Respondent’s unauthorized use of the Disputed Domain Name to solicit sales of a VALIUM product and a generic competitive product to an identical customer group without a license or permission by using the trade name “www.valiumpills.net” on its website is not a bona fide offering of goods and services under the Policy, paragraph 4(c)(i). See G.D. Searle & Co. v. Entertainment Hosting Services, Inc., NAF Case No. FA110783 (finding Respondent’s use of the disputed domain name to solicit pharmaceutical orders without a license or authorization from Complainant does not constitute bona fide offering of goods or services under the Policy, paragraph 4(c)(i)).

d) Respondent is not making a legitimate non commercial or fair use of the Disputed Domain Name without intent for commercial gain

There is no evidence that Respondent is making a legitimate non commercial or fair use of the Disputed Domain Name without intent for commercial gain. (Policy, paragraph 4(c)(iii)). Clearly, Respondent is trading on Complainant’s goodwill in its famous VALIUM trademark and is using the Disputed Domain Name <valiumpills.net> and trade name, “www.valiumpills.net”, to sell a VALIUM product as well as competitors’ pharmaceutical products including a competitive generic product to an identical customer group without permission or license. This does not represent a bona fide offering of goods or services under the Policy, paragraph 4(c)(i) or a legitimate noncommercial or fair use under the Policy, paragraph 4(c)(iii). See G.D. Searle & Co. v. James Mahony, NAF Case No. FA112559 (finding Respondent’s use of the disputed domain name to solicit pharmaceutical orders without a license or authorization from Complainant does not constitute bona fide offering of goods or services under the Policy, paragraph 4(c)(i)). Respondent has no legitimate interest in the disputed domain name containing Complainant’s famous mark VALIUM, is in no way connected with Complainant, and is trading on Complainant’s famous mark VALIUM for commercial gain.

e) Respondent registered and is using the Disputed Domain Name in bad faith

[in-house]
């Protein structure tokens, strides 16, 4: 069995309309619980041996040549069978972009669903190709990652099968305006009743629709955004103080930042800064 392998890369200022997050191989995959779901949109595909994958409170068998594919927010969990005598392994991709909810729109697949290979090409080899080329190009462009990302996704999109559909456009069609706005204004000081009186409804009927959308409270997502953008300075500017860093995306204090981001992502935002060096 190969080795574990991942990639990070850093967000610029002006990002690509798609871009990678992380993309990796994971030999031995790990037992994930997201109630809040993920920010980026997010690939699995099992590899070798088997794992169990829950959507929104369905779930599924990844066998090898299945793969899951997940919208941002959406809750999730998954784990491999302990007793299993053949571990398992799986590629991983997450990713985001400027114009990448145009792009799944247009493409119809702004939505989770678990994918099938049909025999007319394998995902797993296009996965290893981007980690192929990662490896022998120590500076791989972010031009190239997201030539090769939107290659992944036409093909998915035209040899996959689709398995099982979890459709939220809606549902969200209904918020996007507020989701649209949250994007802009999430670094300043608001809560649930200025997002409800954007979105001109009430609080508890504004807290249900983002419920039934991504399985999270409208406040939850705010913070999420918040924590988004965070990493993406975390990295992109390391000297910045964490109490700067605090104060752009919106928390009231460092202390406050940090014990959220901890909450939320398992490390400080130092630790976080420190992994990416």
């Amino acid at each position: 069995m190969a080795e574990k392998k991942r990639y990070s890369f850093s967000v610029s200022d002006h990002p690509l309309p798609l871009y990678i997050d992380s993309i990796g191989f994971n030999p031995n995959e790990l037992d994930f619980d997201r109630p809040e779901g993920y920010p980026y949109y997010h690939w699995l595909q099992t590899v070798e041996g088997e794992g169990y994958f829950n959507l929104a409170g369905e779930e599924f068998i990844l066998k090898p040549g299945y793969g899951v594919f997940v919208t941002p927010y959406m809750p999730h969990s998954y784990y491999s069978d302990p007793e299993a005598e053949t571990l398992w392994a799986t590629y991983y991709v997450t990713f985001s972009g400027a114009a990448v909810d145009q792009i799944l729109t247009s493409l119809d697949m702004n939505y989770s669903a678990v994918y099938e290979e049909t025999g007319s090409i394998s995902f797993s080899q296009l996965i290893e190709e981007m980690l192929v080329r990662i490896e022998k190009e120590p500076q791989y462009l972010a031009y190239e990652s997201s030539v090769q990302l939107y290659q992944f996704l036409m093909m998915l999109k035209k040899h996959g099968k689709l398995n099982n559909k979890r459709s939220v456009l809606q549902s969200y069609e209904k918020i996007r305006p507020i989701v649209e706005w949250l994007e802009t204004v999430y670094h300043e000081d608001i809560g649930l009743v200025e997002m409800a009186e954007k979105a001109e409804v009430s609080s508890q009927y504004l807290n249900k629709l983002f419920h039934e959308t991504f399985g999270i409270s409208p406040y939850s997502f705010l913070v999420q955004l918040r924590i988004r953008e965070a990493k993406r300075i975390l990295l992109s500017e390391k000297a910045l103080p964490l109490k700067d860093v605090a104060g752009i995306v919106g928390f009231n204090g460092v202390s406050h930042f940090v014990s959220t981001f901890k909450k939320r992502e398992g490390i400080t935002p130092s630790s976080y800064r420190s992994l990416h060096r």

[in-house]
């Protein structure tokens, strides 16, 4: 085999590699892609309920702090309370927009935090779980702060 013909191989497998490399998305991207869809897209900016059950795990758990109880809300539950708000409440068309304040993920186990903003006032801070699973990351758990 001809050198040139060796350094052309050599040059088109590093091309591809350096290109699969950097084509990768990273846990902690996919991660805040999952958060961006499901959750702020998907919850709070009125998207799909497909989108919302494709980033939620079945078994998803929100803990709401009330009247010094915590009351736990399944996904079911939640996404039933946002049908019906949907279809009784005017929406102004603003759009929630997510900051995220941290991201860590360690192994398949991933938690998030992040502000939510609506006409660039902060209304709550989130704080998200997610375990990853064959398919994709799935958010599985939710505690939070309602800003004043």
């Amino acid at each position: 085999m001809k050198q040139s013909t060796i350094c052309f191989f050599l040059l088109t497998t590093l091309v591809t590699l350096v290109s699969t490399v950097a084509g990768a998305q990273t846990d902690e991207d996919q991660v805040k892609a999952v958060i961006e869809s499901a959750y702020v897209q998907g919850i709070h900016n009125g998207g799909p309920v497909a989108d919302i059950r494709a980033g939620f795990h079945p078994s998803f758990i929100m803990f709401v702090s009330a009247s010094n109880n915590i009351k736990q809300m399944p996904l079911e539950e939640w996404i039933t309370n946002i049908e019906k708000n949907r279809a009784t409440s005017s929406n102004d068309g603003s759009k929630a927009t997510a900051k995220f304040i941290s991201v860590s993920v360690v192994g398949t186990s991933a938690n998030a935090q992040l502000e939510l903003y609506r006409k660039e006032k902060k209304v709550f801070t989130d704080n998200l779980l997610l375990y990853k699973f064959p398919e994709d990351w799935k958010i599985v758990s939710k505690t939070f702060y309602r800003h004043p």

Respondent’s true purpose in registering the Disputed Domain Name which incorporates Complainant’s VALIUM mark in its entirety is to capitalize on the reputation of Complainant’s VALIUM mark by diverting Internet users seeking Complainant’s website to Respondent’s own website which uses the VALIUM mark in its trade name and domain name to solicit orders for Complainant’s product and various competitive diazepam and other pharmaceutical products without any permission from Complainant.

Respondent’s bad faith is clearly evident from the following:

(a) “Valiumpills” is not a word.

(b) Complainant’s mark VALIUM is an invented and coined famous mark that has an extremely strong worldwide reputation.

(c) There exists no relationship whatsoever between Respondent and Complainant, and Complainant has not given Respondent permission to use its famous mark VALIUM in a domain name, in a trade name, or in a copyright notice or to use it in any manner on Respondent’s website to sell any VALIUM product or any competitor’s diazepam or other pharmaceutical product.

(d) Under these circumstances, the only reasonable conclusion is that Respondent was aware of the VALIUM trademark, and seeks to divert Internet users to a website for its own commercial gain, all to the confusion of the public and detriment of Complainant.

(e) By operating the website located at “www.valiumpills.net” Respondent has intentionally attempted to attract for financial gain Internet users to Respondent’s website by creating a likelihood of confusion with Complainant’s mark as to the source, sponsorship, affiliation or endorsement of Respondent’s website or the goods sold on or through Respondent’s website. See State Fair of Texas v. Granbury.com, NAF Case No. FA95288 (finding bad faith where Respondent registered the domain name “bigtex.net” to infringe on Complainant’s goodwill and attract Internet users to Respondent’s website).

(f) The site to which customers are directed through Respondent’s website, which sells Complainant’s VALIUM product and competitive generic diazepam and other products, has no legitimate business connection with Complainant or its VALIUM psychotherapeutic agent product. Such unauthorized use of Complainant’s mark suggests opportunistic bad faith. See Veuve Clicquot Ponsardin, Maison Fondée en 1772 v. The Polygenix Group Co., WIPO Case No. D2000-0163.

(g) Use of the <valiumpills.net> Domain Name to promote sales of Complainant’s preparation and also to promote competing and unrelated products demonstrates bad faith use. Hoffmann-La Roche Inc. v. Samuel Teodorek, WIPO Case No. D2007-1814, citing Pfizer Inc. v. jg a/k/a/ Josh Green, WIPO Case No. D2004-0784 citing Google, Inc. v. wwwgoogle.com and Jimmy Siavesh Behain, WIPO Case No. D2000-1240; Casio Keisanki Kabushiki Kaisha (Casio Computer Co., Ltd.) v. Jongchan Kim, WIPO Case No. D2003-0400.

 

6. Discussion and Findings

Although Complainant’s submissions are formally uncontested, it has the burden of demonstrating that the requirements of paragraph 4(a) of the Policy are made out, and the Panel believes it proper to consider the submissions, and the evidence, and to make formal findings. Also, under paragraphs 10 and 15(a) of the Rules, the Panel regards this as a desirable course to take in any event.

A. Identical or Confusingly Similar